This isn’t an Islamic attitude; this isn’t the attitude of ”Truly! This Ummah of yours is one Ummah, and I am your Lord, so worship Me (Alone).” [21:92]

This isn’t the global outlook of Islam which says:

India is ours and China is ours
And the earth is ours and all is ours
Islam has become our religion
And the entire world is our homeland
The constitution of Allah is our religion
And we have made our hearts its home

All Muslims are united upon true faith in Allah (swt), His Messenger (pbuh) and His Final Book. However, these false lines have been etched upon us on the basis of which entire political, military, economic and cultural institutions have been established that seek division between the Pakistani and the Indian, between the Egyptian and the Turk, between the Chechen and the Uzbek. There is no reality in these divides. As has been emphasized earlier in the article, in Islam, divide between humanity is upon faith, upon love for Allah (swt) and His Messenger (pbuh). So, we as an Ummah must take practical steps to defeat this divided mentality and erase these map lines physically that indoctrinate the Ummah into believing in this false separation.

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It’s impressive iMO to see those whose loyalty is to Mullah Omar publishing in greater detail on this topic than those whose loyalty is to the self-proclaimed caliph of IS. Maybe they’ll submit their article as a proposal for that conference at the University of Southern California, you think?

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Happy shall he be, that taketh and dasheth thy little ones against the stones 2: a Christian perspective

Wednesday, August 6th, 2014

[ by Charles Cameron -- on the godliness of collateral child slaughter, viewed from the perspective of "turn the other cheek" ]
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Suffer the little children to come unto me, Lucius Cranach the Elder

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At this point I would like to turn directly to our psalm, and specifically to its use and interpretation in my own tradition, that of Anglican Christianity: I hope to provide a further post on its Judaic context and understanding shortly.

Psalm 137 is the one that begins, in the Anglican Book of Common Prayer translation:

By the waters of Babylon we sat down and wept *
when we remembered thee, O Sion.
As for our harps, we hanged them up *
upon the trees that are therein.
For they that led us away captive required of us then a song, and melody, in our heaviness *
Sing us one of the songs of Sion.
How shall we sing the Lord’s song *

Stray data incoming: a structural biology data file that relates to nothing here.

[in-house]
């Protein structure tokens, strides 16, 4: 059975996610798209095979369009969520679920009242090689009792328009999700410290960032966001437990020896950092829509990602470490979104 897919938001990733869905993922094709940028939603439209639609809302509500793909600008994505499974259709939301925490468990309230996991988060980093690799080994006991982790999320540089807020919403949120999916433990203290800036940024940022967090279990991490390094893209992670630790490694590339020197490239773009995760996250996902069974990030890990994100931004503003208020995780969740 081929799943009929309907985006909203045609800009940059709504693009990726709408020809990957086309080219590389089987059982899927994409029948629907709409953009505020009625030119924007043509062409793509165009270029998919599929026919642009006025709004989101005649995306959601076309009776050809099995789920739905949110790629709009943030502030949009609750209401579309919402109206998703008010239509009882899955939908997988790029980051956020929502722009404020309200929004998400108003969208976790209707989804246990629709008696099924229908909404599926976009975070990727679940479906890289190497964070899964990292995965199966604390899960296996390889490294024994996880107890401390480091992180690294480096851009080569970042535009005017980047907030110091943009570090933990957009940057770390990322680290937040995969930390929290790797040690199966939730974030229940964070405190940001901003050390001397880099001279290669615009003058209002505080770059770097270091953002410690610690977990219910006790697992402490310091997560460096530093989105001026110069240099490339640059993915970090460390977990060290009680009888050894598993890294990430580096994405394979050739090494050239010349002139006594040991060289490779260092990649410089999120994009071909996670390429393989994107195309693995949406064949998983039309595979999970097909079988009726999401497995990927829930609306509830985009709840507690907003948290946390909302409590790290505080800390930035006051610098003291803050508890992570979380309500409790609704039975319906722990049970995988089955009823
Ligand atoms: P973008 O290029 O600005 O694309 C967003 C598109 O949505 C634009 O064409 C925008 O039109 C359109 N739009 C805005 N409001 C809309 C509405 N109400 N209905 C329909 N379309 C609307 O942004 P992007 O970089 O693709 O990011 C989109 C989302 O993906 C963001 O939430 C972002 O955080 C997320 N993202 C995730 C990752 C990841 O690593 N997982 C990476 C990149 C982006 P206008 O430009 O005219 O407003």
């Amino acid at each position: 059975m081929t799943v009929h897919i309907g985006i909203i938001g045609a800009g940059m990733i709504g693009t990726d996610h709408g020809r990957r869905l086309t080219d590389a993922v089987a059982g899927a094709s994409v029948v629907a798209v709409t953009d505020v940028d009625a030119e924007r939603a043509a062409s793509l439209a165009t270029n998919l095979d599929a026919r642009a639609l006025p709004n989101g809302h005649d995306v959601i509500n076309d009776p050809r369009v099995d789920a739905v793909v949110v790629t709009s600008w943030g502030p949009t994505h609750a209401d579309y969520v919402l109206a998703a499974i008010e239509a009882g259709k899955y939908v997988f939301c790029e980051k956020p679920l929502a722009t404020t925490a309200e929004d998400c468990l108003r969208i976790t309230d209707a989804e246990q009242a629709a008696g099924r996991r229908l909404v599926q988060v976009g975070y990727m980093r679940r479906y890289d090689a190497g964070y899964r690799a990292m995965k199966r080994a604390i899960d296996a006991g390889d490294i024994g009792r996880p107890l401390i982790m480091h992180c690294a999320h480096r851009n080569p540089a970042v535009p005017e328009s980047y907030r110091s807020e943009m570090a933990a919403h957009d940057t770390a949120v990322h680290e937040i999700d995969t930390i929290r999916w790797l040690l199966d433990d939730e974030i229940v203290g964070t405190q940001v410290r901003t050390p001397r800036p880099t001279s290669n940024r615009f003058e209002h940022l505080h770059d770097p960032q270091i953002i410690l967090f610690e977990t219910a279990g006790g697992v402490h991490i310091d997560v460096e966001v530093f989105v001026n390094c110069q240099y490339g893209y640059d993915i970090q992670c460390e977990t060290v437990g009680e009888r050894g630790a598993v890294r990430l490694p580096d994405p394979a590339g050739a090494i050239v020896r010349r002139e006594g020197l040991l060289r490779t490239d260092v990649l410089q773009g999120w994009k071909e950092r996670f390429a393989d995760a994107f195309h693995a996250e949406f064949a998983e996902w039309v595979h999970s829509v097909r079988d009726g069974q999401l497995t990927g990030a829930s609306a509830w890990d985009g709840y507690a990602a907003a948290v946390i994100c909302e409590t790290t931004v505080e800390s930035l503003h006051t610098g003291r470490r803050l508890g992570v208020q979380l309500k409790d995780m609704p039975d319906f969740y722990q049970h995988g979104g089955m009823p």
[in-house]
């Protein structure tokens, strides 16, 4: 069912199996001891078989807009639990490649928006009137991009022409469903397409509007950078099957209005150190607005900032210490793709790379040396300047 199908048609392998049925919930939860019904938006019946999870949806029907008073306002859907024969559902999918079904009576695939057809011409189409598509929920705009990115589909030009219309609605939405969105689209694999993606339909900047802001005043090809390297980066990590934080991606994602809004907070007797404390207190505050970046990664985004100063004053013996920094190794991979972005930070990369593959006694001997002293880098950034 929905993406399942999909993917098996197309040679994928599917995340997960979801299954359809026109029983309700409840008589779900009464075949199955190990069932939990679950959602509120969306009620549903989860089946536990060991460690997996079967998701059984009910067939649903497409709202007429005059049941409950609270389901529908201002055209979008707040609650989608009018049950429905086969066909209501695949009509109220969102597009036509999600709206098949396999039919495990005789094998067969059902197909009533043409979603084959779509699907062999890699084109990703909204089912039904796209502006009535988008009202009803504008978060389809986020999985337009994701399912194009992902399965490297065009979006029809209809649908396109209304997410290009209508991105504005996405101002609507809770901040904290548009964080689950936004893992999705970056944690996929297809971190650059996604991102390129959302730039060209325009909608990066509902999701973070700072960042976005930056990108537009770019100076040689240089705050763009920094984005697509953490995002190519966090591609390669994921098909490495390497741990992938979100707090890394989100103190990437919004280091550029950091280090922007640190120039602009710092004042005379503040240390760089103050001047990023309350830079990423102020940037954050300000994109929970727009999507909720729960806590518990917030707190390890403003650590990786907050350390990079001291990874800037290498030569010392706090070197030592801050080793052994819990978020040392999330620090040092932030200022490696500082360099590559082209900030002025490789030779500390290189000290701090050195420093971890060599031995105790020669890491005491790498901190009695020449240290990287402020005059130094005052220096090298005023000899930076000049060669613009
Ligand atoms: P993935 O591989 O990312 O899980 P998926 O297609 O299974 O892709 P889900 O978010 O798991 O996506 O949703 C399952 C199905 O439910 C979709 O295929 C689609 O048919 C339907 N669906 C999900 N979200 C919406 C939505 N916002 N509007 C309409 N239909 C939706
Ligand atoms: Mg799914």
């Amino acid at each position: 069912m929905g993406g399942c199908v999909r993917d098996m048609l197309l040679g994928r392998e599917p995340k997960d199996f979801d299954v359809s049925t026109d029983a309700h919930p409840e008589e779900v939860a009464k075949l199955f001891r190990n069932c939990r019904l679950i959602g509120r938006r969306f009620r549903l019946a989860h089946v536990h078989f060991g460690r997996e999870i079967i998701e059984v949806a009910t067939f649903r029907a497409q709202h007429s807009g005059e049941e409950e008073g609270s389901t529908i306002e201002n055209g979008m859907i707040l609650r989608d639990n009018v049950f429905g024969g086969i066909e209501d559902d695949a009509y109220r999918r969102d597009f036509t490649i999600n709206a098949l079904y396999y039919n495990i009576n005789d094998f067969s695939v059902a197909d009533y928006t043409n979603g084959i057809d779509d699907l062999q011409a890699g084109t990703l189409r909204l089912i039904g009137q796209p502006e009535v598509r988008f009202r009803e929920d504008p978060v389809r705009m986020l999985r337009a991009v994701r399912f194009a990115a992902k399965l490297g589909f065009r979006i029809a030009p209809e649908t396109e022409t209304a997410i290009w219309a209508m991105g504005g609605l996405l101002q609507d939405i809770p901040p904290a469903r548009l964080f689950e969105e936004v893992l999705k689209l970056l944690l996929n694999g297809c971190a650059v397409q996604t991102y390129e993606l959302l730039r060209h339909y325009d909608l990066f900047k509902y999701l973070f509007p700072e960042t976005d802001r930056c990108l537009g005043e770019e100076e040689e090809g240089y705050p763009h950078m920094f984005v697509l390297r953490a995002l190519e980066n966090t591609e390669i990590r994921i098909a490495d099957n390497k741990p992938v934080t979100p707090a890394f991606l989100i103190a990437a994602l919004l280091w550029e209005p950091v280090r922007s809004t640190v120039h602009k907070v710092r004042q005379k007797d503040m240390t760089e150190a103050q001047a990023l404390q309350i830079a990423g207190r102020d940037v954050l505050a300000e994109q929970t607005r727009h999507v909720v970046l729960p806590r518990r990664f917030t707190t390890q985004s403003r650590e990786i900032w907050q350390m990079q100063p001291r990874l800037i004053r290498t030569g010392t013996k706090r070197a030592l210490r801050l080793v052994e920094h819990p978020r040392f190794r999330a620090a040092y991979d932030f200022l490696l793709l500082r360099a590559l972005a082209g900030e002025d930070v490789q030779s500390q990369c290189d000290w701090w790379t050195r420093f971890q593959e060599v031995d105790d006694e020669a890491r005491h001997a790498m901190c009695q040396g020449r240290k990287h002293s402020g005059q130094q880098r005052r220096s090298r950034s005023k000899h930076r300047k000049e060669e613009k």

in a strange land?

The question here is of the relation of music to grief: How shall we sing the Lord’s song in a strange land?

Tomás Luis de Victoria set the Latin of this portion of the psalm to ethereal music, as we hear in this perormance of Super Flurmina Babylonis by Harry Christophers and The Sixteen:

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The Psalm in question is a lamentation, a cry of despair, as one can easily tell from the tone of the Anglican setting sung by the choir of King’s College, Cambridge, below — and yet its ending contains what I can only call a vindictive edge — remembering that vindictive, before it gains any other meaning, has a meaning that is cognate with vindication:

If I forget thee, O Jerusalem *
let my right hand forget her cunning.
If I do not remember thee, let my tongue cleave to the roof of my mouth *
yea if I prefer not Jerusalem in my mirth.
Remember the children of Edom, O Lord, in the day of Jerusalem *
how they said, Down with it, down with it, even to the ground.
O daughter of Babylon, wasted with misery *
yea, happy shall he be that rewardeth thee, as thou hast served us.
Blessed shall he be that taketh thy children *
and throweth them against the stones.

With the words at your disposal, I invite you to listen closely to this austere and beautiful rendering of the whole psalm by the choir of King’s:

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The freshly-minted Anglican Bishop of Leeds, the Rt Rev Nick Bains, blogged just a few days ago:

Psalm 137 is not a comfortable song; nor is it a song for the comfortable. It ends with a shrill cry of pain and hatred: “God, I wish you’d take the children of my enemies and smash their heads against the rocks.” But, it isn’t there to justify an ethic. It isn’t there to suggest it is right to think such awful things of other people’s children. It is there for two reasons: first, to confront us with the reality of how deep our own human hatred can go, and, secondly, to tell us not to lie to God (thinking he can’t handle that reality or the depths of human despair).

Cranmer — the blogger who takes his name from the martyred Protestant Archbishop of Canterbury whose great gift to the English language was precisely the language of the Book of Common Prayer — quoted Bishop Bains, and had this to say of Psalm 137: